Gilead Sciences, Inc. (NASDAQ: GILD) just took a bold leap into the unknown with an agreement to acquire Kite Pharma Inc. (NASDAQ: KITE) for $180 per share or about $11.9 billion. Gilead’s last 11-figure bet turned out to be one of the best investments in biopharma history, and it’s tempting to believe the company can catch lightning in a bottle once again.
Unfortunately, this deal is nothing like the Pharmasset purchase that helped Gilead become one of the most profitable drugmakers of its time. The commercial viability of CAR-T therapies, which involve withdrawing, modifying, and then reintroducing patient cells, is a big scary question mark. Despite the challenges, Gilead thinks it can make this deal cash flow positive within a few years. Here’s what’s standing in the way.
Will Gilead Sciences see a return from the $11.9 billion acquisition of Kite Pharma? Image source: Getty Images.
What Gilead’s getting
Kite Pharma’s lead candidate for the treatment of aggressive non-Hodgkin lymphoma, axicabtagene ciloleucel (axi-cel) has brought hope to dozens of patients that had relapsed after running through existing treatment options. During clinical trials underpinning applications under review in the U.S. and EU, a stunning 39% of patients treated with a single infusion of axi-cel were in complete remission at a median follow-up of 8.7 months.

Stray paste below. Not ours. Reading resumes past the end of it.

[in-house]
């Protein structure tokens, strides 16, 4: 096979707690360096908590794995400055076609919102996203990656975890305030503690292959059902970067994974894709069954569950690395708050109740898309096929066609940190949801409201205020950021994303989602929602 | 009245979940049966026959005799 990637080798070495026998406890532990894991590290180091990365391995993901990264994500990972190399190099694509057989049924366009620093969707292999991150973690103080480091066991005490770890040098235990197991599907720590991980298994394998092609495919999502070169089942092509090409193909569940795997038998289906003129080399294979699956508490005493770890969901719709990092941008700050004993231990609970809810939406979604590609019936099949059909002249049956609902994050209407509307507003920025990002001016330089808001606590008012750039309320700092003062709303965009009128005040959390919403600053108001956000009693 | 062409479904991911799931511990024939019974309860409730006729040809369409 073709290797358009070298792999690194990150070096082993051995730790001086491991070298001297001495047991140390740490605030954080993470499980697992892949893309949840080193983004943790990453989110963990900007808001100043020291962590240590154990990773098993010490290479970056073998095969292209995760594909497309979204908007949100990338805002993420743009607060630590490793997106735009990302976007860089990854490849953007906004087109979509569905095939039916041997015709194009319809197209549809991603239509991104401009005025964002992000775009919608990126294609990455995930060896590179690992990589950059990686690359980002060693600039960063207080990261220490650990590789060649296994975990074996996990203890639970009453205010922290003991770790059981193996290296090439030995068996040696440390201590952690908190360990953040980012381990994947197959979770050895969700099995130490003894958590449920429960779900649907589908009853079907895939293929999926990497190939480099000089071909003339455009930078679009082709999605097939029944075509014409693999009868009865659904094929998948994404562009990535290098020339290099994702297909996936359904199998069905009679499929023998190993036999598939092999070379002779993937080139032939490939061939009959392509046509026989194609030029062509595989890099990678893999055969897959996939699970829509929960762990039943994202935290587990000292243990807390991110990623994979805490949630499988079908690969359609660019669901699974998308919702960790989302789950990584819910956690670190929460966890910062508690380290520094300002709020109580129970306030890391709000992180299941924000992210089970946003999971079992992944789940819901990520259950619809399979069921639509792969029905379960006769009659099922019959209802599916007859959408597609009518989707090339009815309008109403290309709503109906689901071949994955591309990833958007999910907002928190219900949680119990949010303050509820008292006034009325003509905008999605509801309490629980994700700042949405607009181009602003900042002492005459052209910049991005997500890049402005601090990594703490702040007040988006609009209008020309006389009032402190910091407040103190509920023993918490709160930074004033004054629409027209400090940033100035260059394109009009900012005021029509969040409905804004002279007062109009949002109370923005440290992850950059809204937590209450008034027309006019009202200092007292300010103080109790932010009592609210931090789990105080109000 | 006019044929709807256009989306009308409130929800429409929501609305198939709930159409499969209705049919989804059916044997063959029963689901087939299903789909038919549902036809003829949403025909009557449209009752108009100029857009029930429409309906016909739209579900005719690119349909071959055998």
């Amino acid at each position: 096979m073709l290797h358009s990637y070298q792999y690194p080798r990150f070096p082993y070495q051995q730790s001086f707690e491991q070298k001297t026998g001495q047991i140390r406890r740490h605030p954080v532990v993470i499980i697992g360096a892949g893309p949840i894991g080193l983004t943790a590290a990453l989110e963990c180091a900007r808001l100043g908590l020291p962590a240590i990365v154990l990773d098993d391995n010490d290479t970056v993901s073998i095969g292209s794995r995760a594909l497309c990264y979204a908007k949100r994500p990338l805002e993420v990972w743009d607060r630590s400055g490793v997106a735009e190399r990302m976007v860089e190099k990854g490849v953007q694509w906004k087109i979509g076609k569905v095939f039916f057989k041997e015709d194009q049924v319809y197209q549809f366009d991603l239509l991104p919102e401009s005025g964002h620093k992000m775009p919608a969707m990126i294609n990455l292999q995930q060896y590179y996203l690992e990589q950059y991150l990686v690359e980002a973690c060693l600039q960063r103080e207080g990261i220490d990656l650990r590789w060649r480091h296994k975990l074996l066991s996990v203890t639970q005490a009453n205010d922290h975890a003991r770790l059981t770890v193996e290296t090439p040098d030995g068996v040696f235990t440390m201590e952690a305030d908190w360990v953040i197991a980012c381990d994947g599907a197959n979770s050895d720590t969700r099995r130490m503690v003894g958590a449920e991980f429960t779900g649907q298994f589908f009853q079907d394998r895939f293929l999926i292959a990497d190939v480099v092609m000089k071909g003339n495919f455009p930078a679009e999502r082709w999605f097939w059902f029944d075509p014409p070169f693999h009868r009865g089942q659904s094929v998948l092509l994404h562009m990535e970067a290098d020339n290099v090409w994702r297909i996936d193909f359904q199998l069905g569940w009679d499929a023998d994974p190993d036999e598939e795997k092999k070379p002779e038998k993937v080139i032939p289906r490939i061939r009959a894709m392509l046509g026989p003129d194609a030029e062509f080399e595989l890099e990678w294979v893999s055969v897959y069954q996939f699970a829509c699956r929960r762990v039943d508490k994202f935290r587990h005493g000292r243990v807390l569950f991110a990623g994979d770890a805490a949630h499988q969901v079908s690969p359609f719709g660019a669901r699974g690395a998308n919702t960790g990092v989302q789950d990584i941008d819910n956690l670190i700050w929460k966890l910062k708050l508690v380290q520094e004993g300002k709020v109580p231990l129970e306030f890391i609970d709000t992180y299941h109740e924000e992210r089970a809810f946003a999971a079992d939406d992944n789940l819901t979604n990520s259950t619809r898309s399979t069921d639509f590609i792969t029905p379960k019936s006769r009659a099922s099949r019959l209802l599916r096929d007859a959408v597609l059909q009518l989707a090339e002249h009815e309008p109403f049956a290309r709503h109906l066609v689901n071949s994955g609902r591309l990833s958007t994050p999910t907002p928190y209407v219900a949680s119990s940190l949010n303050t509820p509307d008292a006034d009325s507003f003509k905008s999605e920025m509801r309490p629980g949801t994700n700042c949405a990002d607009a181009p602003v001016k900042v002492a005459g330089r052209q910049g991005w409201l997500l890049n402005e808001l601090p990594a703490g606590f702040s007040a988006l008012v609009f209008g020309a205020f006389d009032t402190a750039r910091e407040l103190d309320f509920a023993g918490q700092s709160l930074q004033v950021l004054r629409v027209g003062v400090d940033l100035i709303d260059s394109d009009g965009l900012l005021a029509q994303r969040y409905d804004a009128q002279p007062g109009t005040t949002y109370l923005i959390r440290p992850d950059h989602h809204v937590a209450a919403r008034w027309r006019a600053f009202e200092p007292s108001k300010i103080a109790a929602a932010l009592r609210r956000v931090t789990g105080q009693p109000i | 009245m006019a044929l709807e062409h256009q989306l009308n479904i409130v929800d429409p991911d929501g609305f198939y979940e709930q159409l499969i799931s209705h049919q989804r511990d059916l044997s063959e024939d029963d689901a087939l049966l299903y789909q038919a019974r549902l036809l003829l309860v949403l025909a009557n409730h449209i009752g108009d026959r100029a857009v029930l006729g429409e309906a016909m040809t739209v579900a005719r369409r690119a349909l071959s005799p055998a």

Unfortunately, axi-cel and other CAR-T therapies can be too effective . Destroying heaps of cancer cells might seem like a good idea, but when too many burst in the bloodstream at the same time, it can cause dangerous side effects for fragile patients who have been battling cancer for years. In fact, axi-cel and other CAR-T therapies have been associated with several cases of fatal brain swelling.
I think the benefits outweigh the risks and expect the Food and Drug Administration to grant axi-cel an approval on or before the predetermined Nov. 29, 2017, action date. That said, the drug label will probably be a complicated one that requires oncologists to jump through an unusually long series of hoops before they can prescribe the treatment.
Huge benefits for small groups
With a huge advantage over existing treatments, peak sales expectations for axi-cel that top out around $2.6 billion per year seem a bit tepid when you look at successful blood cancer treatments. For example, Celgene expects sales of its multiple myeloma treatment Revlimid to reach $8 billion this year.
Before you begin hoping axi-cel or any follow-on therapies Kite is developing will eventually put up Revlimid-size sales figures, you need to understand big advantages Celgene’s megablockbuster enjoys. It’s an easy-to-swallow capsule that’s also relatively cheap to manufacture, deliver, and store. It’s also approved for the treatment of newly diagnosed cancer patients, many of whom keep taking it indefinitely.
Image source: Getty Images.